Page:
Actual Danger continued... A.K.A. ‘the effect of pads’
To avoid all the issues regarding gear (will it/won’t it hold) let’s just imagine the route in question is a solo. Its 25ft, sketchy landing of rocks, earth and turf- you get the picture? -A typical Gritstone horror. Let’s say this route was original climbed in the late 80’s without pads as they were not available at the time and it was graded E5. Over the years it has seen a few falls without pads, resulting in broken ankles and heels; so is clearly quite dangerous.
Bring in the bouldering pads......
· It’s the mid 90’s. Person A decides to climb the route and uses his new bouldering pad to start off. It is 90cm square and 3 inches thick; not much by today’s standards but enough to protect the tricky first moves. E5?
· It’s year 2000, mat technology has come on a little and person B climbs above his new pad (1.1m sq, 4 inches thick with new firm foam. Person B falls from around 10ft, landing on his pad and is fine. He gets back on and climbs to the top. E5?
· Its 2004, everyone pretty much has pads. Person C wants to try the route and goes out with 3 friends, each with 2 pads. They stack them at the bottom, making a large landing zone. Throughout the course of the day they take numerous falls from up to 15-20ft, until finally pushing on for the top. E5?
· Its 2009, highballing and grounding-up are the order of the day. A group of friends carry a load of pads out including a couple of monsters over 10in thick. They carpet the base of the route, making falls from the top perfectly possible. E5? Where does it end?
I always thought mats made a difference and because our trad routes are traditionally graded without pads, I refused to use them. Having recently seen very fast repeats of The Promise, where one of the main differences was the use of pads (remember we’re excluding gear for now), I decided to try them out for myself to see if I was making a fuss over nothing.
After carting some up to a route I have been trying, I was truly amazed. The difference was more than I would ever have imagined; turning a very scary route, into a tall boulder problem. It was the difference between going for the lead and walking away – I knew I could comfortably fall off from the majority of the route, with almost zero chance of injury, so it was worth a shot.
I believe it is this mentality and approach that has fuelled the recent fast repeat fever we have all witnessed on the grit. Starting up a route from a pile of pads puts you in a completely different head space, than stepping off some pointy rocks. The whole way you view a route change; it stops being a tiger ready to rip your head off and becomes more of a tabby cat.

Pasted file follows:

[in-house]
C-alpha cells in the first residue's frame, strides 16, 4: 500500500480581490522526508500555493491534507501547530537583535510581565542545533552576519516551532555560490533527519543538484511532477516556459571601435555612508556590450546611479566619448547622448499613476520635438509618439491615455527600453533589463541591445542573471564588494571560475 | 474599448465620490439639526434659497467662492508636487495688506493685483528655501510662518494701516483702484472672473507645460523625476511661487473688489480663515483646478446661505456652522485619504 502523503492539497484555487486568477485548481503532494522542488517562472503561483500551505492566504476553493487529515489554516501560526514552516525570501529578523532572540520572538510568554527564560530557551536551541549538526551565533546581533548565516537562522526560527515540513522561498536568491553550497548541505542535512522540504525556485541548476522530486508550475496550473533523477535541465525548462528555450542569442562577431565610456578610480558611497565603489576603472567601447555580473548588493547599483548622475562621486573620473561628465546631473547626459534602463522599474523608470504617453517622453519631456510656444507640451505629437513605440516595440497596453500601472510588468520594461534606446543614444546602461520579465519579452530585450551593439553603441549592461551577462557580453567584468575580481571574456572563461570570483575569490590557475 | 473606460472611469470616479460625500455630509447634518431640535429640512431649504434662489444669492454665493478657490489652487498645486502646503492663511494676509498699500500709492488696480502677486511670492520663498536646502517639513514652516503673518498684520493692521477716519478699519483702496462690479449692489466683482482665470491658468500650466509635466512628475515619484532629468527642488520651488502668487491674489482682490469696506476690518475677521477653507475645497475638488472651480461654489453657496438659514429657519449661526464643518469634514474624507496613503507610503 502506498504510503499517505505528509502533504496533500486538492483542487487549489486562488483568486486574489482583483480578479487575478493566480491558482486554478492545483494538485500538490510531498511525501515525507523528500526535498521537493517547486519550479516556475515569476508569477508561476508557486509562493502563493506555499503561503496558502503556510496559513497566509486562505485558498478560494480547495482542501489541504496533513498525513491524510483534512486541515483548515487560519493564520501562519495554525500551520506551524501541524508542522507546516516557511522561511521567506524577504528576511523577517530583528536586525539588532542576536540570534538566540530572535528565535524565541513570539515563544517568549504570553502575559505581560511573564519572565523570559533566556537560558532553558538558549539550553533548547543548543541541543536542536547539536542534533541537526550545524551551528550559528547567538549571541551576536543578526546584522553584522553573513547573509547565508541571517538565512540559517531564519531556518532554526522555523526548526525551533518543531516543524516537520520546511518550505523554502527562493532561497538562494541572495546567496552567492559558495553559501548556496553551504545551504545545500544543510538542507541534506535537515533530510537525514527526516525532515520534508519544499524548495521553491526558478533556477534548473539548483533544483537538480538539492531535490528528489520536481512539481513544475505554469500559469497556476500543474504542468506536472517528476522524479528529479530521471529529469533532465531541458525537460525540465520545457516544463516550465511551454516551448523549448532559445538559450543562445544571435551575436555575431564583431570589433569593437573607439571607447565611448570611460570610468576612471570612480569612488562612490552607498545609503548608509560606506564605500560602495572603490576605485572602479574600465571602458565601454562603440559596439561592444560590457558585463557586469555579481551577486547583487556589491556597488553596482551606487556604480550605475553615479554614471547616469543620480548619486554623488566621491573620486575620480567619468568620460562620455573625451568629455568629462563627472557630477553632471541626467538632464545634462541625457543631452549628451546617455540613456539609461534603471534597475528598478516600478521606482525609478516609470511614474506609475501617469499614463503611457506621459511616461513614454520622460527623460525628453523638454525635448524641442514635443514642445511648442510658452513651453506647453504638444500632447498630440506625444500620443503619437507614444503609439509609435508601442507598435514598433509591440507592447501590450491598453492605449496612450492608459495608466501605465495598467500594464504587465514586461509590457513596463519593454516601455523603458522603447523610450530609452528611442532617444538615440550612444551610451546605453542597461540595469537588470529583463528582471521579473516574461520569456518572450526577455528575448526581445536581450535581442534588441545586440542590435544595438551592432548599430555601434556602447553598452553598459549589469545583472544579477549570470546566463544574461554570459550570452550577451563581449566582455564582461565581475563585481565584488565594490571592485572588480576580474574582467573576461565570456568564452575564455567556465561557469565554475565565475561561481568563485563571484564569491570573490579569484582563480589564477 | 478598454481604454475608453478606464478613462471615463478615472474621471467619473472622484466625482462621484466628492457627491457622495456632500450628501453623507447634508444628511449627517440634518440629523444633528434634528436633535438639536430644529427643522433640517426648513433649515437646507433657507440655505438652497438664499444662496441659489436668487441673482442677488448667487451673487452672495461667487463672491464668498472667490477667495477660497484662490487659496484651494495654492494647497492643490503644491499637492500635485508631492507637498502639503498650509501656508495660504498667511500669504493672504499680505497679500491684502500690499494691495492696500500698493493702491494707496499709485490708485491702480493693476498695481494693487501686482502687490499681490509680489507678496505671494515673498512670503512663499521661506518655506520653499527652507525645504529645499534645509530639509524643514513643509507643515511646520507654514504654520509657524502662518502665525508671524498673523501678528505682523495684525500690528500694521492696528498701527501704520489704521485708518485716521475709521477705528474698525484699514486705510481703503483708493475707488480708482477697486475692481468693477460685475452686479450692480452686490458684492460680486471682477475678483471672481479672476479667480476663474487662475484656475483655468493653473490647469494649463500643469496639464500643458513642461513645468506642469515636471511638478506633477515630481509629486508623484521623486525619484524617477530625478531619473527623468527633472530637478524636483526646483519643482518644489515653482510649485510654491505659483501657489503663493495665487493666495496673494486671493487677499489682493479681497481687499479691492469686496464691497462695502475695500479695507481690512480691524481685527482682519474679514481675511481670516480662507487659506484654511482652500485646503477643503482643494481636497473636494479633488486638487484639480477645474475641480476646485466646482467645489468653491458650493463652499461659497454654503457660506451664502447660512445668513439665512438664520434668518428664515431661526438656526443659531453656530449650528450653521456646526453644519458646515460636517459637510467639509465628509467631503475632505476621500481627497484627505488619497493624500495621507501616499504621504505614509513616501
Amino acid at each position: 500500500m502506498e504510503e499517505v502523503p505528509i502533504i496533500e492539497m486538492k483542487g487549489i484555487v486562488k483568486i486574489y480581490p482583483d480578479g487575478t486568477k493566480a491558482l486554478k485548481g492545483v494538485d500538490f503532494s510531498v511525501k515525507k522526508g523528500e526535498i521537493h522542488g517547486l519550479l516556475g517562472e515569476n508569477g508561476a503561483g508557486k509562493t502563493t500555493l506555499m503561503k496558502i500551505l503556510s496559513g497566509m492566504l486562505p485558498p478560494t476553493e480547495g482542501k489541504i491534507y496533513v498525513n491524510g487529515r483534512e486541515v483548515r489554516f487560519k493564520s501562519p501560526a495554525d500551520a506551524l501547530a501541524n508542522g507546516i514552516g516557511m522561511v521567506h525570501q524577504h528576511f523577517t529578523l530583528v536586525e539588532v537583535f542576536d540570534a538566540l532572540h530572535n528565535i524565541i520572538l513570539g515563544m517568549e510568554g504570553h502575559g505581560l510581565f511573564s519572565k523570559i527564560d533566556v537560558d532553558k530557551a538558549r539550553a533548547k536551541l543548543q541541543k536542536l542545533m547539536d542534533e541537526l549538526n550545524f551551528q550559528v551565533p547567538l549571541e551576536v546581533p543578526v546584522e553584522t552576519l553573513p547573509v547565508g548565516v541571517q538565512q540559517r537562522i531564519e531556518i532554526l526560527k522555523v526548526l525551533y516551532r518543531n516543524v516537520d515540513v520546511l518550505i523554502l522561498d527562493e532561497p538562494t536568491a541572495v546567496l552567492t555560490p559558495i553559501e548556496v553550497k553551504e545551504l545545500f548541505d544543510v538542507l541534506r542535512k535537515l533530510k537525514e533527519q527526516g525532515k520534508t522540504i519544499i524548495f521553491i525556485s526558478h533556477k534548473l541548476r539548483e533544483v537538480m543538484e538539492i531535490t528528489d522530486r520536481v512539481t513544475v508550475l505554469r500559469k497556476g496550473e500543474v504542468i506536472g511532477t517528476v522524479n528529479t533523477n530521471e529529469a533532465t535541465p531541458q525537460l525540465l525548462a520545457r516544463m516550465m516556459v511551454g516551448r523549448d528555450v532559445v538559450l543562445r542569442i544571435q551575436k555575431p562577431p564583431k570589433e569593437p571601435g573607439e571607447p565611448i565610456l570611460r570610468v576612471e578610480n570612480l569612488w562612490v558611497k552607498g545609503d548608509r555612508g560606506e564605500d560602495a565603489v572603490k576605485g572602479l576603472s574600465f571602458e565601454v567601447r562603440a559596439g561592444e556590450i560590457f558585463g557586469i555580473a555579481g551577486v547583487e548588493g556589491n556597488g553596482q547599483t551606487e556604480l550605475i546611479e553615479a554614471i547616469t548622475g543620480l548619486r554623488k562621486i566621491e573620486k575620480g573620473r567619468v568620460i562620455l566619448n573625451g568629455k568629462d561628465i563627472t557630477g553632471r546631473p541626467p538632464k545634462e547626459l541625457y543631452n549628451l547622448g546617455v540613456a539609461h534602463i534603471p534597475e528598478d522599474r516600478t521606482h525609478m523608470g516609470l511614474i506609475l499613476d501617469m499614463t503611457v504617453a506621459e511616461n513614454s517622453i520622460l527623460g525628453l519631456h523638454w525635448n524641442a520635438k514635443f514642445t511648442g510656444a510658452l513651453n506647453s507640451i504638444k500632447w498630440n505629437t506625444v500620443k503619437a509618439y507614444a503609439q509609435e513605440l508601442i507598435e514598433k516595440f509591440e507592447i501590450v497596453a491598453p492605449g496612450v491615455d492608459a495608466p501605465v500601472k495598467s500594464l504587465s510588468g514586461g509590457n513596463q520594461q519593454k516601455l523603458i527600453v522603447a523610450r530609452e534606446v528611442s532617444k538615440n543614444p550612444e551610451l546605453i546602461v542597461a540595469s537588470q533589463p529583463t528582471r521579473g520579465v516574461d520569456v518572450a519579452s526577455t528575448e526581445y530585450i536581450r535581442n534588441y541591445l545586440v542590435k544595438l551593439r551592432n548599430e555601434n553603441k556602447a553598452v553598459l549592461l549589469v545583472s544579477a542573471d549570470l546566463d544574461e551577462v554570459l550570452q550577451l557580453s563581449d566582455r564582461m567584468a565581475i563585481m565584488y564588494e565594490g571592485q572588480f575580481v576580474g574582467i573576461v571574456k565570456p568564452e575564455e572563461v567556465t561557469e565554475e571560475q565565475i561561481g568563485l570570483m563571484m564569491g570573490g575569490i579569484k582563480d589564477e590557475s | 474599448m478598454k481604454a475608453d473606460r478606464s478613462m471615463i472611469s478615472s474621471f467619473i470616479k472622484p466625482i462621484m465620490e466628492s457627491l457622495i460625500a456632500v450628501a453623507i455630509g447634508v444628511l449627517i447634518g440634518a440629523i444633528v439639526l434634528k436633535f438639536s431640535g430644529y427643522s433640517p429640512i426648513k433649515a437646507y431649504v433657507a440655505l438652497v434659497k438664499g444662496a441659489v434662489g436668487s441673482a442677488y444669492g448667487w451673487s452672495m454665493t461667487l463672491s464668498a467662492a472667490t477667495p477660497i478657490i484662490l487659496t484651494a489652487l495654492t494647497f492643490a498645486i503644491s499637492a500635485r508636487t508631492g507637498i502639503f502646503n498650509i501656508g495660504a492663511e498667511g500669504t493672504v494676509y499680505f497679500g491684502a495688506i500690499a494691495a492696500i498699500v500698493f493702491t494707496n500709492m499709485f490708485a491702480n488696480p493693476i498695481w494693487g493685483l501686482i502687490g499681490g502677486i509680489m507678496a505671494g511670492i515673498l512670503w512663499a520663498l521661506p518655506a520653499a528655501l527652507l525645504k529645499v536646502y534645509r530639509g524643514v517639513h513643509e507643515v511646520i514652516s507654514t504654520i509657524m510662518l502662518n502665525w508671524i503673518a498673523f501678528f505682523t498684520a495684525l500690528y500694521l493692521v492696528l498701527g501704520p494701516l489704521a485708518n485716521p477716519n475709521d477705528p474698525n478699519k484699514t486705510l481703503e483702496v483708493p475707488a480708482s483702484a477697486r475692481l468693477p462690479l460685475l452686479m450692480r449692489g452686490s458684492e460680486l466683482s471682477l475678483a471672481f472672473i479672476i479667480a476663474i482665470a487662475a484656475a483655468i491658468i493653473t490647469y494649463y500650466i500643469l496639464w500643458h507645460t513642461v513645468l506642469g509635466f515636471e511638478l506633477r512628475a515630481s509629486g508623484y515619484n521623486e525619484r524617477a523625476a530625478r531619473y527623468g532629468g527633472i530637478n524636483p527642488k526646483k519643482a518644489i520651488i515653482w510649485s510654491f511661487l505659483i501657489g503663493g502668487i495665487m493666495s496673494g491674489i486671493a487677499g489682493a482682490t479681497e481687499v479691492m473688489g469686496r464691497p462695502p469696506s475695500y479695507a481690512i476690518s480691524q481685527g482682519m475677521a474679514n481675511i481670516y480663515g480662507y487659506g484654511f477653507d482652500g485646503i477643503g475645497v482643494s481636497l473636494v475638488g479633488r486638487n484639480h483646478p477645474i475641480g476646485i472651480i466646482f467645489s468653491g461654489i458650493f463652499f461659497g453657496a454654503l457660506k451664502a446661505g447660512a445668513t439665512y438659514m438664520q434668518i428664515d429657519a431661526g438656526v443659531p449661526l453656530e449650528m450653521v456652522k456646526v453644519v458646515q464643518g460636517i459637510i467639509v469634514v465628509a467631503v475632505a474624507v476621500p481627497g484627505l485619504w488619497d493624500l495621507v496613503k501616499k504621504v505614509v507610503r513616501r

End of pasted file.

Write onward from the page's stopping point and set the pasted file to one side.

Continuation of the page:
I think refusing to use mats is pretty stupid- without a good reason for it. Mats reduce the danger, making injury less likely and your climbing life longer. My reason always seemed good enough to me to justify the risk; trying to repeat and put up new routes in the same style as they had always been (and please let’s not get into this headpoint vs onsight debate, lets save that for another rainy day). This was my attempt to make an already confusing system slightly less confusing.
From where I am sitting it seems impossible to have a grading system that is based in part on danger, yet “allow” the use of a massive variable like pads. The protection mats can offer is in theory limitless and so the amount that they can affect the grade must be relative to this. Mats are not just new technology as friends, or sticky rubber once were - you can only place as many friends as the rock allows, and the friction won’t get better if you try to put on more than one pair of shoes. Every other piece of protection is limited, mats are not.
I could go on for hours about this subject, but I’m sure you will be getting bored so I will try to wrap things up.
Fact – Mats make climbing “safer”
Fact – The more mats you use, the “safer” climbing will become
Fact – If the climbing is “safer”, then the route is not as “dangerous” as when it was originally graded, and thus the grade must change accordingly.
But how do you decide how much difference these pads will make. What about one pad, how about two; did someone say ten? What about old pads, what about new, what about red pads, what about blue? Maybe we should have a pad grade rule book, so people can cross reference their make, model, age and number, then plonk them in a formula and bob’s your uncle?In a world where people seem very concerned with making sure their peers are claiming the correct grade, this seems awfully confusing?